Tyler Cowen is an economist who teaches at George Mason University. He has written economics columns for the New York Times, published what the Economist called “the most talked-about economics book of the year” in 2011, and was praised recently by Foreign Policy as one of the world’s “Top 100 Global Thinkers.” The man is obviously quite knowledgeable—when it comes to economics. So what’s he doing giving recommendations for what to eat in the local strip mall?
Food, Cowen would argue, is, in fact, always a matter of economics. We all need food. We make food decisions every day, and every one of these decisions has a monetary connotation, so there’s an economic angle to everything and everywhere we eat.
Cowen’s new book, An Economist Gets Lunch: New Rules for Everyday Foodies, is filled with advice on food, and if there’s one overarching theme, it’s that “foodie” should not equate to “snobby.”
Part of the book is excerpted in the May issue of Atlantic Monthly, in a story called “Six Rules for Dining Out.” One of the most curious rules is that when it comes to getting the best value for the dining dollar, foodies should pass on nearly every restaurant located in hip urban neighborhoods. Instead, Cowen recommends heading to restaurants that share parking lots with dollar stores, supermarkets, and liquor stores. What we’re talking about is the scintillating dining destination known as the suburban strip mall.
Cue: record scratch sound.
Cowen’s reasoning is that, compared to restaurants in high-rent districts, strip mall eateries have low overhead, so they can keep menu prices down and experiment with foods and ingredients without constantly having to worry it won’t be able to pay the bills:
A strip-mall restaurant is more likely to try daring ideas than is a restaurant in, say, a large shopping mall. The people with the best, most creative, most innovative cooking ideas are not always the people with the most money. Many of them end up in dumpier locales, where they gradually improve real-estate values.
Hip, high-rent urban neighborhoods tend to attract well-established, upscale restaurants, because only these restaurants can afford the rent. The suburbs and peripheries of cities are where immigrants tend to live—and, not so coincidentally, also where they work and eat. Cowen looks especially for areas where a particular ethnic cuisine dominates the scene. When an area is loaded with a huge selection of, say, Indian or Korean restaurants, the odds are pretty good that any individual restaurant’s food is above average, if not excellent. After all, there is plenty of local competition, and their immigrant clientele is informed and unlikely to be swayed by gimmicks or silly trends. If a restaurant was poor or mediocre, it’d quickly be run out of business.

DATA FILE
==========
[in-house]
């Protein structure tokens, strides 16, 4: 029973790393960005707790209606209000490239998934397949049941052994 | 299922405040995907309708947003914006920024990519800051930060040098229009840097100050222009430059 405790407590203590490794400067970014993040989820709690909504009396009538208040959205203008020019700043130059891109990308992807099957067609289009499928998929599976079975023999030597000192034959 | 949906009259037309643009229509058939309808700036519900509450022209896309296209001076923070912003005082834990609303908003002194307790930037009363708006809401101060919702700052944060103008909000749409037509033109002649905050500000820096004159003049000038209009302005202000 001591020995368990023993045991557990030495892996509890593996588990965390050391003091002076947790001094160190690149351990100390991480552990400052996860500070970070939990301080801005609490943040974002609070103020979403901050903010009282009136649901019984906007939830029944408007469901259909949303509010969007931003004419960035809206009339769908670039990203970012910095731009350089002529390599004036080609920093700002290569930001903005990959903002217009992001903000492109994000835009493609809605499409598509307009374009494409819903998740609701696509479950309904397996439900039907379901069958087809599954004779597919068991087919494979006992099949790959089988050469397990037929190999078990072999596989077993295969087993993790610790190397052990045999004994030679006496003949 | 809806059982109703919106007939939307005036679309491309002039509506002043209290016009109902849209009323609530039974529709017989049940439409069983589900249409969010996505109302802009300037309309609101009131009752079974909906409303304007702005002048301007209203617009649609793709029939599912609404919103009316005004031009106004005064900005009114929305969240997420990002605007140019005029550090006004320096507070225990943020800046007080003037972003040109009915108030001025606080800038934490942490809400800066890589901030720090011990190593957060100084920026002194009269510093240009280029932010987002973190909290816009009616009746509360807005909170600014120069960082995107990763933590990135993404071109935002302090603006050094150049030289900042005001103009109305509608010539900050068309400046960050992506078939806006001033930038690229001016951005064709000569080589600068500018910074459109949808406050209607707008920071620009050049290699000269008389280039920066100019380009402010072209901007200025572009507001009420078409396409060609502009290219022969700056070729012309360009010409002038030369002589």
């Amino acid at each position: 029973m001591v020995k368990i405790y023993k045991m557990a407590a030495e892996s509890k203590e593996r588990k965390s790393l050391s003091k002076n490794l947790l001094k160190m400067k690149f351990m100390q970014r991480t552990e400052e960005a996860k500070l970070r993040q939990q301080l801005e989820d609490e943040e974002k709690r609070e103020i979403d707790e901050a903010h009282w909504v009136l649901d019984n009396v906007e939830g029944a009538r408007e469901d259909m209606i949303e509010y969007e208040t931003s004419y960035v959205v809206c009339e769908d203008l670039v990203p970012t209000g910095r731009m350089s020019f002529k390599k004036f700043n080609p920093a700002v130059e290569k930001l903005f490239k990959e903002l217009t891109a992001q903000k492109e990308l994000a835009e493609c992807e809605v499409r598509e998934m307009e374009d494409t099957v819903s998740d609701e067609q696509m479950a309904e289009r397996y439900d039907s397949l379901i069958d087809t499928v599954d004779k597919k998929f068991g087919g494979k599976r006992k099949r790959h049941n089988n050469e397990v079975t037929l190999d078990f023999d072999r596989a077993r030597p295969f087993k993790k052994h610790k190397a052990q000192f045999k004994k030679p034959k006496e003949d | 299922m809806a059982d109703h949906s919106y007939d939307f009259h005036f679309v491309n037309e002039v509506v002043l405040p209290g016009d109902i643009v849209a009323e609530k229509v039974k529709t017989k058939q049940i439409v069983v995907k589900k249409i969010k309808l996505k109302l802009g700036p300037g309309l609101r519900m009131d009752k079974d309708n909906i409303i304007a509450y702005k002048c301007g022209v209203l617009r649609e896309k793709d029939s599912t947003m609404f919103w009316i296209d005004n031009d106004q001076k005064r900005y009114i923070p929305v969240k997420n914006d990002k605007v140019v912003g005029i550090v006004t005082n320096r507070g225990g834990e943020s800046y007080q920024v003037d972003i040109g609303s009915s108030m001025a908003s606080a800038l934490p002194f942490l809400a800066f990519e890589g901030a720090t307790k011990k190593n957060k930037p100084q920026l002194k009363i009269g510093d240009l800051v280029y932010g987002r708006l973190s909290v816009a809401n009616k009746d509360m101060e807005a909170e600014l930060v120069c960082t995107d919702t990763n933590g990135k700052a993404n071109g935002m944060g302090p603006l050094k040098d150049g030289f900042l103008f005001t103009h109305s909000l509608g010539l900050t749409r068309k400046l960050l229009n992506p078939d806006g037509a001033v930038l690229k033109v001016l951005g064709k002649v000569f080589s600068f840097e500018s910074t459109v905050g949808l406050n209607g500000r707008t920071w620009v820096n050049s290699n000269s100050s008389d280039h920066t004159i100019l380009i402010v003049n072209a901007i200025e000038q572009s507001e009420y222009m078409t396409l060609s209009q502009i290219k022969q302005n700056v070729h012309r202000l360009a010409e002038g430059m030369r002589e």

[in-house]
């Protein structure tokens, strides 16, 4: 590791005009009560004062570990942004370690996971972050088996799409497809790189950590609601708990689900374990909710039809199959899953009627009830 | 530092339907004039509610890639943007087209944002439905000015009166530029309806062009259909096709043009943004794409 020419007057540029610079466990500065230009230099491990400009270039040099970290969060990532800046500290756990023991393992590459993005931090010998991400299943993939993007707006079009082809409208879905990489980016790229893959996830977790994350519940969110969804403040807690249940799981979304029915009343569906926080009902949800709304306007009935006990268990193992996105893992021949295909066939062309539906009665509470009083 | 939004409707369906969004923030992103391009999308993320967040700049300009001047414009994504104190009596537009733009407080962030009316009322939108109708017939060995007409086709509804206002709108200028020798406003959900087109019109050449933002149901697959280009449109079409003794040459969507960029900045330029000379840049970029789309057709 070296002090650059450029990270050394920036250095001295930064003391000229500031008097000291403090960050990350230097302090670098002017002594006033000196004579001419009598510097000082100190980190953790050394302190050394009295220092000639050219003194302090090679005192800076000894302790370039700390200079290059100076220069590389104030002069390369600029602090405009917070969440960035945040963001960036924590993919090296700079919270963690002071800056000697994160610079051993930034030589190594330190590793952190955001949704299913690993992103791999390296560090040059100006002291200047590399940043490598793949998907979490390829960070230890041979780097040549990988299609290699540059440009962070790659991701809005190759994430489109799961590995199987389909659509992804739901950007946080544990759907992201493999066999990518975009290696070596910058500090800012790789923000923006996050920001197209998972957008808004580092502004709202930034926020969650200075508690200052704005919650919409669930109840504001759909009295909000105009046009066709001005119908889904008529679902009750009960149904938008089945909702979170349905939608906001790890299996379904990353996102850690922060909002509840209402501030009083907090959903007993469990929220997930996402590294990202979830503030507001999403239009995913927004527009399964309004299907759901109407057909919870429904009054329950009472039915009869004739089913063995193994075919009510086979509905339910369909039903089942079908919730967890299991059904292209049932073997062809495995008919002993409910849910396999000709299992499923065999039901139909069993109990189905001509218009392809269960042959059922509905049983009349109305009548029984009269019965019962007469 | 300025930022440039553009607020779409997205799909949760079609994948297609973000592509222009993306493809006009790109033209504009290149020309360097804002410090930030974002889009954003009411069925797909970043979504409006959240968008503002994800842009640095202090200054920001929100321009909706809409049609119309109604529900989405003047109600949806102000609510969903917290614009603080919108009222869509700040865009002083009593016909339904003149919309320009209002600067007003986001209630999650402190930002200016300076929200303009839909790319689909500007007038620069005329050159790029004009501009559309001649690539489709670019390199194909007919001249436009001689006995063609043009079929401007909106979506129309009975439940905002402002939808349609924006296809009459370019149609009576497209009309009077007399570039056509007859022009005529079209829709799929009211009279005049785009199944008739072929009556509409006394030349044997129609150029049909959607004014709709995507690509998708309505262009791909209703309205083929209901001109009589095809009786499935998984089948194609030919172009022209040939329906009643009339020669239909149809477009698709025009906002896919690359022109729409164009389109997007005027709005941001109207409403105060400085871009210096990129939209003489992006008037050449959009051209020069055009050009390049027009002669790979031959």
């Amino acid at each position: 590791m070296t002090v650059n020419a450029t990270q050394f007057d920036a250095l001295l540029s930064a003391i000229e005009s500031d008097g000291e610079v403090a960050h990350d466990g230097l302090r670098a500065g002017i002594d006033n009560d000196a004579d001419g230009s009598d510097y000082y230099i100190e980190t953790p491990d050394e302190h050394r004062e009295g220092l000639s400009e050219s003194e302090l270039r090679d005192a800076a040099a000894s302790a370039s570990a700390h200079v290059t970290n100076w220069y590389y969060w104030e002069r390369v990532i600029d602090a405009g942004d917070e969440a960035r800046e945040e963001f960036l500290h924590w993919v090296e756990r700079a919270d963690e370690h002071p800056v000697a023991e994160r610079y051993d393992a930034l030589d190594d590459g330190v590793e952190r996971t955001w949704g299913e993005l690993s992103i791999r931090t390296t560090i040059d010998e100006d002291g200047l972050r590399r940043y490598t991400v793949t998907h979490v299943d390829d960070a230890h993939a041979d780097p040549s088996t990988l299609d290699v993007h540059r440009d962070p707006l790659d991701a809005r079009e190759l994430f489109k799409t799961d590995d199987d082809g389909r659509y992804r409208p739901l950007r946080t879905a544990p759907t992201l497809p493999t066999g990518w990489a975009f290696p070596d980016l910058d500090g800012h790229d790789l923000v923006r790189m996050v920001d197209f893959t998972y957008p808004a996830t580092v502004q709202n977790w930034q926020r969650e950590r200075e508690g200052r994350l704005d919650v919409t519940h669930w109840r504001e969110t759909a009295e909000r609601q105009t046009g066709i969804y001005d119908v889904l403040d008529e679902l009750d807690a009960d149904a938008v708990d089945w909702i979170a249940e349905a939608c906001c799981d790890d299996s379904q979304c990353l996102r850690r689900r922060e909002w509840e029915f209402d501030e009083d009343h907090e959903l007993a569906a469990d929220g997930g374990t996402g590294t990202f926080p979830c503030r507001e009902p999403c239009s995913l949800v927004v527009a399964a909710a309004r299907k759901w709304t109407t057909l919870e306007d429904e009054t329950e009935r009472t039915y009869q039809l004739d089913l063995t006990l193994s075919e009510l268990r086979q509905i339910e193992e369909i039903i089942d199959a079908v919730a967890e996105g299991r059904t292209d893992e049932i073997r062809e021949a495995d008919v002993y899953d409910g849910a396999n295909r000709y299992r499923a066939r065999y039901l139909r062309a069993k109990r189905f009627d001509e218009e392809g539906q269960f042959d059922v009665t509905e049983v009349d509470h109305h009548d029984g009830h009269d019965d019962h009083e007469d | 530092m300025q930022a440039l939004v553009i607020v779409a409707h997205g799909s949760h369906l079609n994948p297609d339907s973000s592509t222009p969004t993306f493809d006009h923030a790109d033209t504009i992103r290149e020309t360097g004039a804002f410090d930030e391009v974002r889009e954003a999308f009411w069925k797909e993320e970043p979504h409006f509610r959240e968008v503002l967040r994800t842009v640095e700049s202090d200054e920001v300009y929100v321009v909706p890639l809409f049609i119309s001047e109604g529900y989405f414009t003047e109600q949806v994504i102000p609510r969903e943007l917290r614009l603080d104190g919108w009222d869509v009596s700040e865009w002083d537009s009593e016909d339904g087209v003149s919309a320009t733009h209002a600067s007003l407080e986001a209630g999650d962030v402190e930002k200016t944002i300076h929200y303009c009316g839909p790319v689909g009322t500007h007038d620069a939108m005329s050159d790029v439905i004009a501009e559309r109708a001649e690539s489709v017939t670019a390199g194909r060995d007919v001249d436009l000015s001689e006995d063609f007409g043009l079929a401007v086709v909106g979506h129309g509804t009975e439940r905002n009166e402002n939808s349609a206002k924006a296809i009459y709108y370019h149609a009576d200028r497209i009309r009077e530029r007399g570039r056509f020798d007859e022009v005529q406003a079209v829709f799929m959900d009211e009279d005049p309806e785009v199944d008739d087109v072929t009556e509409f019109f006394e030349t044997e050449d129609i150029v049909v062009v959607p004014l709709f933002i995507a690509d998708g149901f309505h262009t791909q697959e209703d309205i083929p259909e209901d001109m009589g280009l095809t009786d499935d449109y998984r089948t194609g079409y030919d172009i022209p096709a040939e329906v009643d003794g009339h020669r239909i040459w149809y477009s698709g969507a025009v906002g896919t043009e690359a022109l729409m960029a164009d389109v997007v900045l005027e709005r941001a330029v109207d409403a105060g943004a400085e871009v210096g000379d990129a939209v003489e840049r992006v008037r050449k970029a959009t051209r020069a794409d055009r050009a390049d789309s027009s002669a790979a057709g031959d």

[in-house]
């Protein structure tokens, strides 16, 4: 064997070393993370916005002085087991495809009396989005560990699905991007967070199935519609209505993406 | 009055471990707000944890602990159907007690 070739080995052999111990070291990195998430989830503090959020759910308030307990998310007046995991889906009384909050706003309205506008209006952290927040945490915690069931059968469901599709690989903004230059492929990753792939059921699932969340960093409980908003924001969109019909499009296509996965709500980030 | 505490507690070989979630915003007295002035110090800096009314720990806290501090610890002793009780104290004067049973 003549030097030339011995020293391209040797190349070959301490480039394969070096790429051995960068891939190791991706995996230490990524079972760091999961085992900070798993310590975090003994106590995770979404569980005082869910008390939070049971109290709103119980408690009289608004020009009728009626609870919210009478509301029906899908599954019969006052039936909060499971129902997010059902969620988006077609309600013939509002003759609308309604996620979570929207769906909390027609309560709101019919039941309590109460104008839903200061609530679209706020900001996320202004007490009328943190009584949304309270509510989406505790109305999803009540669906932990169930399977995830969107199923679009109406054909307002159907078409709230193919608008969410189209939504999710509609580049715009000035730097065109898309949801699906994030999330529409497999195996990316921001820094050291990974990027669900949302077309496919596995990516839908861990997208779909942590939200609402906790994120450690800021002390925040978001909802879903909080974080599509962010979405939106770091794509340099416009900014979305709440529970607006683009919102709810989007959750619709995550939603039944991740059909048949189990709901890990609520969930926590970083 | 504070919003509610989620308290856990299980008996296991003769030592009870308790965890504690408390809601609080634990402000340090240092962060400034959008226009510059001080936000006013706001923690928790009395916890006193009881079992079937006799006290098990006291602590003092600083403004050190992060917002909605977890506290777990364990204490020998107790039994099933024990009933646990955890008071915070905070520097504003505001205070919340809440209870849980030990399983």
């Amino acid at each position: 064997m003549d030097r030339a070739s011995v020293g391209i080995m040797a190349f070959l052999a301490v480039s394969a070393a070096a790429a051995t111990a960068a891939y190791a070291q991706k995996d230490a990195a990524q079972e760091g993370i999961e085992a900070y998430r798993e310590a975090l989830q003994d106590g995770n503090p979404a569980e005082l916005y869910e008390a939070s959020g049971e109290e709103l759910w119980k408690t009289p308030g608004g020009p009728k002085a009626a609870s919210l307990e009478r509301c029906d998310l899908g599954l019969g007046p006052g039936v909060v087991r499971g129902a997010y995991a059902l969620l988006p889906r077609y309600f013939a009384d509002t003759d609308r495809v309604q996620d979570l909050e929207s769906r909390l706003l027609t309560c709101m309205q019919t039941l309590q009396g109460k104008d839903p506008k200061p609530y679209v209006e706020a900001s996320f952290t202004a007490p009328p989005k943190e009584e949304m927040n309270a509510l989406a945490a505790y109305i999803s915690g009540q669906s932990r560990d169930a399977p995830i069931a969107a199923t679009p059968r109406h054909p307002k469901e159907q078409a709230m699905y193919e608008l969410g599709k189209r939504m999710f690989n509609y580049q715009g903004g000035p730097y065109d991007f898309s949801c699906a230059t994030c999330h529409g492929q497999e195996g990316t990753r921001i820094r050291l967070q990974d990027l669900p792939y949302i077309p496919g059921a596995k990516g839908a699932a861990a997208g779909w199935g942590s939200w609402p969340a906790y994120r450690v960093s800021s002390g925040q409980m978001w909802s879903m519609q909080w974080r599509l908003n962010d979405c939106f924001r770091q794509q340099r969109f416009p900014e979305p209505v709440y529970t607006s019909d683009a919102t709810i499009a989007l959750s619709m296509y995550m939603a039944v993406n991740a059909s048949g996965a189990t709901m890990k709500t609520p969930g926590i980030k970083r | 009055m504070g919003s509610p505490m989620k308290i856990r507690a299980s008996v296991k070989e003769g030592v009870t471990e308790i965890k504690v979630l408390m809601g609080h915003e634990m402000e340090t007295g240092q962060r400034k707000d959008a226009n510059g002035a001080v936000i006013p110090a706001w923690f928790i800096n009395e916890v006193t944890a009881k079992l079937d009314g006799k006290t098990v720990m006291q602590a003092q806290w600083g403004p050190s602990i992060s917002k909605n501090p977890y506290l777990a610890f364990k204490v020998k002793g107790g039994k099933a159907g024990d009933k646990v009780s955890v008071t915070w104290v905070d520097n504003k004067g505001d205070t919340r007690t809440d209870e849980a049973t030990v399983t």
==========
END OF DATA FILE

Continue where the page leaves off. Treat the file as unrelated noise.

When hunting for restaurants, Cowen targets ethnic areas with just the right “atmosphere.” When the goal is a magic combination of terrific food at the right price, the signs he looks for are abandoned cars, cheap plastic signs, and five-and-dime stores in the neighborhood. Hey, he’s not saying this is the right atmosphere for a first date, just for good food.
On the other hand, Cowen tends to stay away from restaurants that boast of what most diners would categorize as a good, friendly and fun atmosphere. Specifically, he advises foodies to avoid spots filled with “beautiful, laughing women.” Why? He’s playing the odds that because the place is popular and trendy, the focus is on “the scene” rather than the food, which is all but guaranteed to be overpriced:
The point is not that beautiful women have bad taste in food. Instead, the problem is that they will attract a lot of men to the restaurant, whether or not the place serves excellent food. And that allows the restaurant to cut back on the quality of the food.
Another of Cowen’s unexpected, contrarian insights is highlighted in a USA Today review of his book:
Agribusiness, Cowen says, has made good food ingredients available, along with the drawbacks it has spawned. He uses this analogy: “The printing press brought us both good and bad novels, but was a cultural boon nonetheless.”
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Contrary to what some foodies assume, Cowen’s take is that businesses that mass-produce food are not necessarily evil, nor is the food they produce necessarily unhealthy. “There’s nothing especially virtuous about the local farmer,” writes Cowen, and by contrast, “technology and business are a big part of what makes the world gentle and fun.” Overall, he explains, advances in agribusiness have been good for everyone, bringing food prices down and feeding more people than ever in human history.